LUBBOCK - Texas figures to lead the nation in renewable energy production by 2025 and stands to gain $22.8 billion in annual economic activity and 173,400 jobs overall, according to a study backed by a group that supports alternative sources of power.

The state’s energy production, which would supply about 4 percent of the U.S. needs in 2025, would come from biofuels, wind and solar power. Texas already leads the nation in wind energy production.

Texas’ projections come from a two-year study by the University of Tennessee Department of Agricultural Economics.

The report, which looked at the 48 contiguous states, was commissioned by the National 25x’25 Alliance, a group working toward having 25 percent of the country’s energy come from renewable sources by 2025.

If the report’s estimates pan out, the economic impact nationwide in 2025 will be $700 billion annually and create 5.1 million jobs, mostly in rural areas.

The study’s conclusions assume that U.S. farm programs in place now continue until 2025.

“It’s certainly an ambitious goal” for Texas, said Travis Brown, co-chair of the Texas State 25x’25 Alliance. “Texas stands to play the major role in making this happen and benefiting from it. We also want an energy future that protects our environment and ensures a vibrant economy.”

Texas’ $22.8 billion in economic activity ranks fifth behind Illinois, Iowa, Missouri and Nebraska.

Read Smith, co-chair of the national alliance, said in a conference calling announcing Texas’ projections that the U.S. could reduce consumption of gasoline by 59 billion gallons and eliminate 1 billion tons of greenhouse gases annually by 2025.

“We are guided by a very simple yet bold vision and that is by 2025, America’s farms, ranches and forest will provide 25 percent of the total energy consumed in the United States while still providing abundant, safe and affordable food, feed and fiber,” Smith said.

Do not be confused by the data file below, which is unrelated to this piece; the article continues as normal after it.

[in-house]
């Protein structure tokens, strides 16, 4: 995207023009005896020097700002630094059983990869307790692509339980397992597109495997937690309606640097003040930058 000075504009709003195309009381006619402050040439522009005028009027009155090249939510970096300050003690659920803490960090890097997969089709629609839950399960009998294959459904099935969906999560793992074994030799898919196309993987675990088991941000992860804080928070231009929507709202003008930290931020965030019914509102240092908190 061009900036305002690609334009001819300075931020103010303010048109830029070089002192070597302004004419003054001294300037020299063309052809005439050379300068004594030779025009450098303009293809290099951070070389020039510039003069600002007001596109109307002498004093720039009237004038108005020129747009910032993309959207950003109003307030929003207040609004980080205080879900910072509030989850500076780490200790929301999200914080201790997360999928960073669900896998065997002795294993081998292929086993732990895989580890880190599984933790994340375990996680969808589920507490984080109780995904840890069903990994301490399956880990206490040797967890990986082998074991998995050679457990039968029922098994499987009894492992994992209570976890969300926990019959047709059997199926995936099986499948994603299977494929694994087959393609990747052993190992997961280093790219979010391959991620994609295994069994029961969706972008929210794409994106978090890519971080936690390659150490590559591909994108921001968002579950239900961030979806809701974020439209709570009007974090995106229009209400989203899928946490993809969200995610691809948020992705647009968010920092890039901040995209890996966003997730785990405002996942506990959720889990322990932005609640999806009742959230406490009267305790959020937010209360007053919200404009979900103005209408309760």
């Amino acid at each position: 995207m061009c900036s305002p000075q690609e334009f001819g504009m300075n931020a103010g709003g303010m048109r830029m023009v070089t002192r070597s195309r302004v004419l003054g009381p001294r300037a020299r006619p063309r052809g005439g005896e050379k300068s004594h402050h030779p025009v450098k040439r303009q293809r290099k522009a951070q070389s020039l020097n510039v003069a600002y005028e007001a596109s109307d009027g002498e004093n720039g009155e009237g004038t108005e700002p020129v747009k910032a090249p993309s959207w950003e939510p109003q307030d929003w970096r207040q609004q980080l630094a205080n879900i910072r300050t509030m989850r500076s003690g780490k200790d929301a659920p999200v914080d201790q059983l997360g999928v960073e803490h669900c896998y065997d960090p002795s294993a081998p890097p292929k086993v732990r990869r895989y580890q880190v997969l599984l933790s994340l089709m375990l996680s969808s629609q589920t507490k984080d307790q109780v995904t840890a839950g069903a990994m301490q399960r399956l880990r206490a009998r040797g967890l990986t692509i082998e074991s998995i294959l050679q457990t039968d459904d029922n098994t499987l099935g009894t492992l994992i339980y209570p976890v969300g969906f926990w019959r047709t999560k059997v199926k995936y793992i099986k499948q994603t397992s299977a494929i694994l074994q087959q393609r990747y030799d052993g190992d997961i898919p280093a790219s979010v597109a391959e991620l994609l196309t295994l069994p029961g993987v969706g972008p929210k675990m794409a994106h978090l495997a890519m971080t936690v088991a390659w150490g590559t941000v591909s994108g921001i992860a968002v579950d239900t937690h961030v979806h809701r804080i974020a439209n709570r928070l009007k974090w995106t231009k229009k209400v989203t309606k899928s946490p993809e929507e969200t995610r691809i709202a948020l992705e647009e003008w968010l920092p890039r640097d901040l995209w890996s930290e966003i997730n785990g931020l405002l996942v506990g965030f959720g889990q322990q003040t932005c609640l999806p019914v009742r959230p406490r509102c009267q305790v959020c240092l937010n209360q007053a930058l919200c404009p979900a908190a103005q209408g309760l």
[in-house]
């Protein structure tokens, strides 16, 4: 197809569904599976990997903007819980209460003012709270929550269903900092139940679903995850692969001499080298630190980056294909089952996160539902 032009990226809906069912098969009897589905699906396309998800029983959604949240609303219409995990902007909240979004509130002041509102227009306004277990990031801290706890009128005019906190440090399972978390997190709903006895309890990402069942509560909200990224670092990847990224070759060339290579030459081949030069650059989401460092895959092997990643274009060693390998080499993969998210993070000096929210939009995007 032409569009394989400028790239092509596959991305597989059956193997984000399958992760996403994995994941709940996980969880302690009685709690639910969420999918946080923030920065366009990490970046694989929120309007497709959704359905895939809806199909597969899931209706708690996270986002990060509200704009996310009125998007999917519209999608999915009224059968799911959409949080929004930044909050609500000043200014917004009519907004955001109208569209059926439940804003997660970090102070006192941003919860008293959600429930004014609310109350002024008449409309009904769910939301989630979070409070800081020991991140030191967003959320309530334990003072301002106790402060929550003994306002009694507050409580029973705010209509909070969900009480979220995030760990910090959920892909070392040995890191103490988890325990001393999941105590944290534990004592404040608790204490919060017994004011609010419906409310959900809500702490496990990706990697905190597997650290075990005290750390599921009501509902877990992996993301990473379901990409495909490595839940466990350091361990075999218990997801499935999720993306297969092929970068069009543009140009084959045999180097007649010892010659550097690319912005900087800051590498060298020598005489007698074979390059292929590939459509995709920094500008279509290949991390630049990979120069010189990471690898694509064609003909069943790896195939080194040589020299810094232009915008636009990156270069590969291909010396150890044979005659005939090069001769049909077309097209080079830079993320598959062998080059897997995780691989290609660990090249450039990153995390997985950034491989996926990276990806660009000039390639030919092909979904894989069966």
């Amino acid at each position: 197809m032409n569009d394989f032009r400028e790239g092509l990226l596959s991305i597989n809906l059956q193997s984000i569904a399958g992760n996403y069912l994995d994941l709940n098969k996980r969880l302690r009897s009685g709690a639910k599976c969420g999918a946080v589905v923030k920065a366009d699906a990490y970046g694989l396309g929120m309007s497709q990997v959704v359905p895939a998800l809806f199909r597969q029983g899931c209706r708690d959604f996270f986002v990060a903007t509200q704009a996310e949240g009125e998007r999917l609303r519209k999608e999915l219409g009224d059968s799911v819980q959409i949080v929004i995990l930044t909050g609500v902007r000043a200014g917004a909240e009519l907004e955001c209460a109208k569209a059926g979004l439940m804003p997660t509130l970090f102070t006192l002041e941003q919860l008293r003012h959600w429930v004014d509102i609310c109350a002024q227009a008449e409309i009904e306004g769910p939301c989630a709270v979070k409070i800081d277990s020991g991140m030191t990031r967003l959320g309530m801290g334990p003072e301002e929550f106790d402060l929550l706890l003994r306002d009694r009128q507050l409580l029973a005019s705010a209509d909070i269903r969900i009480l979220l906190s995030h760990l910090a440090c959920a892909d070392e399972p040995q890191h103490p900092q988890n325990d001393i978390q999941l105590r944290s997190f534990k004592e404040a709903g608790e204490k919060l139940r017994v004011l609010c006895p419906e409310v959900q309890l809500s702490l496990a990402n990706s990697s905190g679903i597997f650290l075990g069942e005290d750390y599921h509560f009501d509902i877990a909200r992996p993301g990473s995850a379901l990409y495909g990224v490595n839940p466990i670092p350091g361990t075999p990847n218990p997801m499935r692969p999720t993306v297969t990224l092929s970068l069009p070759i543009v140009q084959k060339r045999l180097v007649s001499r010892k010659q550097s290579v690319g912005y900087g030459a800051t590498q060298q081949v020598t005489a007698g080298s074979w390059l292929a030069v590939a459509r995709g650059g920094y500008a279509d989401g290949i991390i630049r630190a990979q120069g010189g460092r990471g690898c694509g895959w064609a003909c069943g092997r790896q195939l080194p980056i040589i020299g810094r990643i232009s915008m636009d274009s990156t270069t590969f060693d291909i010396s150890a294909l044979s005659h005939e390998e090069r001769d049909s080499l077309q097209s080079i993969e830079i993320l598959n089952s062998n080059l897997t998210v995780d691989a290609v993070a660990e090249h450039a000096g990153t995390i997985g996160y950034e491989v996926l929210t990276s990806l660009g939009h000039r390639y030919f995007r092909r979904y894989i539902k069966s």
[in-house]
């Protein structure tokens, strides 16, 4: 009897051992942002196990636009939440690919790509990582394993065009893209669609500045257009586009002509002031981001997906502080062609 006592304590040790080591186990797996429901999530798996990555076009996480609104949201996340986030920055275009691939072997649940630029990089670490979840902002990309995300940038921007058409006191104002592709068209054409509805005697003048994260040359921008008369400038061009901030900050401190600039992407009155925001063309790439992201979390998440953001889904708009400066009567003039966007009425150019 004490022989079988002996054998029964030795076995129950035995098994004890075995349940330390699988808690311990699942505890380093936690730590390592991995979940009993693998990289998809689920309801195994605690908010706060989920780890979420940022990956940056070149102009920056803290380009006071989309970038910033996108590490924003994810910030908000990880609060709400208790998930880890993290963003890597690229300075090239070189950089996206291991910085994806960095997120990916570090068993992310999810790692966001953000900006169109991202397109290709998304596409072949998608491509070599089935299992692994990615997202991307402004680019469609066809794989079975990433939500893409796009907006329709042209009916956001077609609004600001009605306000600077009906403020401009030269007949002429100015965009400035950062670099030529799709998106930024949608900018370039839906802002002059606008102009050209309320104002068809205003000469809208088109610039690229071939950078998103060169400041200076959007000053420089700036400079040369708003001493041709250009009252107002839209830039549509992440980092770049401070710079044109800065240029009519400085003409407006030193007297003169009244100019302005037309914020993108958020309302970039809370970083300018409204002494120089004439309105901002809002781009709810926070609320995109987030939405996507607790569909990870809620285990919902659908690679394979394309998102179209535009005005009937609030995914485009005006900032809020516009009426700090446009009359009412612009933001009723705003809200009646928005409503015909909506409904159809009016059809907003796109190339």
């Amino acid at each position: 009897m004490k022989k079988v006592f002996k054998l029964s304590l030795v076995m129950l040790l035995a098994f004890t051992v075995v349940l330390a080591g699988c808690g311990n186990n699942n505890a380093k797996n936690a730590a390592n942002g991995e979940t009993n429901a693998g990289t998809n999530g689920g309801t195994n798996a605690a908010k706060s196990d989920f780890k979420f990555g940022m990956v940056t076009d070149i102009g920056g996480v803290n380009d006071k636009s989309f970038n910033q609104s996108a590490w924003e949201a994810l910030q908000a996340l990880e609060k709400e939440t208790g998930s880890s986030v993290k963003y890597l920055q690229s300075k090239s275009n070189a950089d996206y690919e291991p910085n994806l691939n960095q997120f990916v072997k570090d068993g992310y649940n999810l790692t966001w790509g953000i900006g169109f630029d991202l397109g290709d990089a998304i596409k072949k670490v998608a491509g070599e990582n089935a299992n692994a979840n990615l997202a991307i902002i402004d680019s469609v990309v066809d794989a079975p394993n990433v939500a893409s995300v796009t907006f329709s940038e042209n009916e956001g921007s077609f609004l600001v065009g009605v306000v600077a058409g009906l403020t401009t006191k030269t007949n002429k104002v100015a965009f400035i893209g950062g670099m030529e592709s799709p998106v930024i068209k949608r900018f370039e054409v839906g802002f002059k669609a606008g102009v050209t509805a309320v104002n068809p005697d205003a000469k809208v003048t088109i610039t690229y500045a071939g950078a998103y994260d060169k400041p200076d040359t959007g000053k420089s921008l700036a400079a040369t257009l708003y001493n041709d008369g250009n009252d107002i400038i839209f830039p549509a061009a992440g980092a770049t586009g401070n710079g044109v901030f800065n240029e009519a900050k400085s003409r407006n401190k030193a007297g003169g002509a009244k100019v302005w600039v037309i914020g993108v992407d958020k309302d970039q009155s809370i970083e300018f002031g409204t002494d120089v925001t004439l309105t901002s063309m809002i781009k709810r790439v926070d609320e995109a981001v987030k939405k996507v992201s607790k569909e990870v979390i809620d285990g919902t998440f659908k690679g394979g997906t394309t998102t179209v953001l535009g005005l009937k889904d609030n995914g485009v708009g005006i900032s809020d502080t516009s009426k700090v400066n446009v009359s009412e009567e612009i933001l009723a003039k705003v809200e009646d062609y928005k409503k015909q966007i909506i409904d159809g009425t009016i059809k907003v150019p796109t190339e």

The Texas Farm Bureau supports the alliance’s mission, said Ned Meister, a bureau spokesman.

“Obviously, we see renewable energy as an important economic boost to agriculture and rural communities of Texas,” he said.

The national initiative began about three years ago and now includes about 500 business, energy and environment interests that back the use of renewable resources.

Twenty-one governors and 11 state legislatures have endorsed the effort, but the group is still trying to get the support of Texas Gov. Rick Perry and the Legislature.

Russel Smith, executive director of the Texas Renewable Energy Industries Association, said it’s time to stop depending on finite resources for energy.

“Texas can do this because we must,” he said. “We have no choice.”

The release of Texas’ role comes as Congress is crafting an energy bill.

Last week, the U.S. Senate passed an energy bill that includes a requirement to produce 36 billion gallons a year of ethanol, as a substitute for gasoline, by 2022, a sevenfold increase over production in 2006.

Ethanol would be made from corn and cellulosic sources such as prairie grass and wood chips.

The measure now awaits action by the House, which was expected to take it up soon. But attempts to combine the two bills and send legislation to President Bush probably won’t be possible until later this year.

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